How to Make Homebrewing More Sustainable

There are several easy ways to brew beer at home in a more eco-friendly way.

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Good morning. In Tennessee, lawmakers proposed a bill that would ban the sale of cold beer in response to raised numbers of drunk driving accidents in the state. While it was written with good intent, the bill was wildly unpopular and was quickly withdrawn.

Moral of the story: people like their beer cold.

-Brandon Copeland

How to Make Homebrewing More Sustainable

Homebrewing is inherently eco-friendly - since you are brewing beer at home, and not shipping filled glass bottles of liquid all over the country, you’re already far ahead of commercial brewing as far as sustainability goes. However, there is always room for improvement and minor tweaks that can reduce the footprint of your brewing.

1. Minimize Water Usage

The primary ingredient in beer is water, and in both commercial brewing and homebrewing, this is the best place to start when aiming for more sustainable brewing. An easy approach is to use a closed loop system to cool your wort, by way of a cooler with ice or other means. When the tap is running for 10+ minutes, a lot of water can be wasted down the drain.

When you’re using a wort chiller, the initial runoff is very hot. This water can be saved for cleaning/sanitization at the end of your brew day. If you have a way to CIP, this water could be used for that as well. You could also use some of this water to fill up a spray bottle with sanitizer to have on hand at all times.

2. Find Another Use For Your Spent Grains

Grain in the Brewzilla Gen 4

It’s tempting to just throw your spent grains in the garbage, but there are a few ways to give them another life. Spent grain can be composted; you could either do this at home yourself or bring it to a compost center. Here in NYC there are compost pickups all over the city that you can bring your spent grain to.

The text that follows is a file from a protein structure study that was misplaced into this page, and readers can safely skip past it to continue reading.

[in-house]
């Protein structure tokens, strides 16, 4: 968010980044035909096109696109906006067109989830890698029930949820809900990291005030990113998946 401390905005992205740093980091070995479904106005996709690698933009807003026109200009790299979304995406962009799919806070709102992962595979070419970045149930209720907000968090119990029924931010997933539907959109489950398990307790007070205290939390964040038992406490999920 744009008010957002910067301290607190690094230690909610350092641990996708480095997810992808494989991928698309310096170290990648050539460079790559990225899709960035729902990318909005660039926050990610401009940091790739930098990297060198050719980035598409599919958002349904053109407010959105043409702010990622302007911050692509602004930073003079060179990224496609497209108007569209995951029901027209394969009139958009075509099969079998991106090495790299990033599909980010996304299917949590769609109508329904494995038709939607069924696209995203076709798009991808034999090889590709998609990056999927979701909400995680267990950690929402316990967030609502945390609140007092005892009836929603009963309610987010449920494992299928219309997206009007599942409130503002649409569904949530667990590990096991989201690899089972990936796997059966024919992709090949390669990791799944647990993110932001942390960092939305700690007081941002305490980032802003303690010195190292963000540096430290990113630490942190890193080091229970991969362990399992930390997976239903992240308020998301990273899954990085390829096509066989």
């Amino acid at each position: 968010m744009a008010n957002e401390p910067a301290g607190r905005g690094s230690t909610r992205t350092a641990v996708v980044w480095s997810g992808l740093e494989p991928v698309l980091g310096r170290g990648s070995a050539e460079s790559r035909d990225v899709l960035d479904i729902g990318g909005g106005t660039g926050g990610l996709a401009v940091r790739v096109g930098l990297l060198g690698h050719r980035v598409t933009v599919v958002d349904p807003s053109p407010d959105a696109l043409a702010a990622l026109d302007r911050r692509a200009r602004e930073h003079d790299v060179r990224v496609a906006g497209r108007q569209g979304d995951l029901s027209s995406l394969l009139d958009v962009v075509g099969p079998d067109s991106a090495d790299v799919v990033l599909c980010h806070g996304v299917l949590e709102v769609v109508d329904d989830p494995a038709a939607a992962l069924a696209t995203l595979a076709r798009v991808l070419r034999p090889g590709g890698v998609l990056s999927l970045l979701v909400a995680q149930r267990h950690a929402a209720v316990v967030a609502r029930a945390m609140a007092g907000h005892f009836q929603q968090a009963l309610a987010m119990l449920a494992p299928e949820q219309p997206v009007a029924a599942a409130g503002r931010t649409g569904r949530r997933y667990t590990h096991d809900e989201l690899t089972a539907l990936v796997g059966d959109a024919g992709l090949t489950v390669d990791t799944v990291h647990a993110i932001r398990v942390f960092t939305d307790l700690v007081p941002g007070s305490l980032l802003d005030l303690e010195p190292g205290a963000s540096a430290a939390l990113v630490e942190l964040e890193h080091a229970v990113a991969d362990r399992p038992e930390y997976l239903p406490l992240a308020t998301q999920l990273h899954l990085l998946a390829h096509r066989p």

You can also use your spent grain to make dog treats, or donate it to a local farm to be used for livestock feed. There are all kinds of creative ways to use spent grain besides tossing it in the can.

3. Grow Your Own Hops

Harvesting hops in 2023

If you have a yard or gardening space at your disposal, you can buy hop rhizomes and grow your own hops at home. This is highly seasonal, but can replace or supplement the hops you are buying from the store that have had to be packaged and shipped to arrive at your homebrew store. Last year was the first year I’ve given this a shot, and it was a great addition in a cascade centric pale ale.

This is just the tip of the iceberg - you can also brew smaller batches which will reduce your energy use, brew beer in groups, and most importantly, make sure you brew great beer so you don’t have to pour it down the drain.

Beer Trivia Question

🍺 What US President was the first to homebrew beer in the Whitehouse?

Read to the end to find out if you're right!

Upcoming Competitions: National Homebrew Competition

If you’re interested in putting your beer to the test in a good old fashioned competition, registration for the National Homebrew Competition put on by the American Homebrewers Association opens on Tuesday February 27th.

I personally have never entered my beer into a competition, but I am going to register for the competition this year and relay my experience via this newsletter. I bought some bottles and a counter pressure bottle filler to prepare since I normally keep it simple and just keg my beer.

Deal of the Week

This is a monster of a deal if you’re looking to buy some Briess malt in bulk. Stout Tanks & Kettles is have a 75% off liquidation sale that ends February 28th, so act quickly to grab some of the cheapest malt you’ll find. The deals are insane - for instance you can get a 50 lb bag of Munich Malt for $11.43. Unfortunately, I didn’t see basic 2 row malt as a part of the sale which is the only malt I have room to buy in bulk.

Brewgr Recipe of the Week

This is an iconic IPA, so it’s only natural that people would want to try to emulate it at home. I’m fairly certain that this recipe will at least be reminiscent of Bells Two Hearted with Centennial hops and mostly 2-Row. You can’t go wrong with a simple but solid one hop recipe like this.

Poll Results: What Primary Fermenter Do You Use?

This survey was a mixed bag which is no surprise - there are so many different options to ferment your beer, and as long as the container is sanitized and held to the proper temperature by one means or another, you can brew great beer. The top tier stainless steel solutions with glycol are awesome, but cost prohibitive, so it’s no surprise they are the bottom of the list.

However I do think lower cost top tier stainless solutions like the MiniUni+ will start taking more market share by continuing to have options that are more affordable and accessible to everyone.

And the Answer Is...

🍺 Barack Obama didn’t brew the beer himself, but at his own personal expense he bought the homebrew kit and ingredients and had his chef’s brew “White House Honey Ale” in 2011.

The most famously known president turned homebrewer was Thomas Jefferson, who became an avid homebrewer upon retiring from politics.

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Happy Brewing!

- Brandon, Brew Great Beer Team

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